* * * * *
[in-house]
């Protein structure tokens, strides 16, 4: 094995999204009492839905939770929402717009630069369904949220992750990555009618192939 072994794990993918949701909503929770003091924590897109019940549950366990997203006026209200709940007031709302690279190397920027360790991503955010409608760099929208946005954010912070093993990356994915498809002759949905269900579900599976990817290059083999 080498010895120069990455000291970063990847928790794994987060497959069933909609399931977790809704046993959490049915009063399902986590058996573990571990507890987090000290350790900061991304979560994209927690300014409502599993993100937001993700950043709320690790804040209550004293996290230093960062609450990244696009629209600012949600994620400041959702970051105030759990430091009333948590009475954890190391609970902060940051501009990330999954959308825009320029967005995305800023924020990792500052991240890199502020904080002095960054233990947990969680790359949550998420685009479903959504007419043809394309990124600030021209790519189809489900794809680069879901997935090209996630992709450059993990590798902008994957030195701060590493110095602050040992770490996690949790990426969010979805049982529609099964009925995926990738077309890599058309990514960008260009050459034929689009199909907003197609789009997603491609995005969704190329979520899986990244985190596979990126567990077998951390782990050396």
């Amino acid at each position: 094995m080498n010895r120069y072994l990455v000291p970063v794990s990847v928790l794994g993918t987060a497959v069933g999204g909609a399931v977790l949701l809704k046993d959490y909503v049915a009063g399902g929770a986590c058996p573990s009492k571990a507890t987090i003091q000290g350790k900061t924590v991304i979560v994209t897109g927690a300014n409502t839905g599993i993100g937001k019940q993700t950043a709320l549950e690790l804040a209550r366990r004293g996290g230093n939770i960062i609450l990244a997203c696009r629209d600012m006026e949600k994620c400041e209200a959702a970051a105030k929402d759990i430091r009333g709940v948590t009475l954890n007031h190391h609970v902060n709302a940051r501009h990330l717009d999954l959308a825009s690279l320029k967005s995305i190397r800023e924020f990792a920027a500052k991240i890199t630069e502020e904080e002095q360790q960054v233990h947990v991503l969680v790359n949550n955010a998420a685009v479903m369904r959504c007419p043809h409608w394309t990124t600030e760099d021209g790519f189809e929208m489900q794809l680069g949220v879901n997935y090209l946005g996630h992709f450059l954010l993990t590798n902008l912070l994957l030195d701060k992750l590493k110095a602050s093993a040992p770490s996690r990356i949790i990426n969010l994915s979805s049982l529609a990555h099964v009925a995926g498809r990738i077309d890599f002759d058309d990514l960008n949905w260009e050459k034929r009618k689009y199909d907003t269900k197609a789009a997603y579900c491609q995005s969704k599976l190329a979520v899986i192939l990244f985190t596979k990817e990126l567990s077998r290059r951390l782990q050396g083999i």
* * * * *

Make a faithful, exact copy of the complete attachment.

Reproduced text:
[in-house]
């Protein structure tokens, strides 16, 4: 094995999204009492839905939770929402717009630069369904949220992750990555009618192939 072994794990993918949701909503929770003091924590897109019940549950366990997203006026209200709940007031709302690279190397920027360790991503955010409608760099929208946005954010912070093993990356994915498809002759949905269900579900599976990817290059083999 080498010895120069990455000291970063990847928790794994987060497959069933909609399931977790809704046993959490049915009063399902986590058996573990571990507890987090000290350790900061991304979560994209927690300014409502599993993100937001993700950043709320690790804040209550004293996290230093960062609450990244696009629209600012949600994620400041959702970051105030759990430091009333948590009475954890190391609970902060940051501009990330999954959308825009320029967005995305800023924020990792500052991240890199502020904080002095960054233990947990969680790359949550998420685009479903959504007419043809394309990124600030021209790519189809489900794809680069879901997935090209996630992709450059993990590798902008994957030195701060590493110095602050040992770490996690949790990426969010979805049982529609099964009925995926990738077309890599058309990514960008260009050459034929689009199909907003197609789009997603491609995005969704190329979520899986990244985190596979990126567990077998951390782990050396």
């Amino acid at each position: 094995m080498n010895r120069y072994l990455v000291p970063v794990s990847v928790l794994g993918t987060a497959v069933g999204g909609a399931v977790l949701l809704k046993d959490y909503v049915a009063g399902g929770a986590c058996p573990s009492k571990a507890t987090i003091q000290g350790k900061t924590v991304i979560v994209t897109g927690a300014n409502t839905g599993i993100g937001k019940q993700t950043a709320l549950e690790l804040a209550r366990r004293g996290g230093n939770i960062i609450l990244a997203c696009r629209d600012m006026e949600k994620c400041e209200a959702a970051a105030k929402d759990i430091r009333g709940v948590t009475l954890n007031h190391h609970v902060n709302a940051r501009h990330l717009d999954l959308a825009s690279l320029k967005s995305i190397r800023e924020f990792a920027a500052k991240i890199t630069e502020e904080e002095q360790q960054v233990h947990v991503l969680v790359n949550n955010a998420a685009v479903m369904r959504c007419p043809h409608w394309t990124t600030e760099d021209g790519f189809e929208m489900q794809l680069g949220v879901n997935y090209l946005g996630h992709f450059l954010l993990t590798n902008l912070l994957l030195d701060k992750l590493k110095a602050s093993a040992p770490s996690r990356i949790i990426n969010l994915s979805s049982l529609a990555h099964v009925a995926g498809r990738i077309d890599f002759d058309d990514l960008n949905w260009e050459k034929r009618k689009y199909d907003t269900k197609a789009a997603y579900c491609q995005s969704k599976l190329a979520v899986i192939l990244f985190t596979k990817e990126l567990s077998r290059r951390l782990q050396g083999i």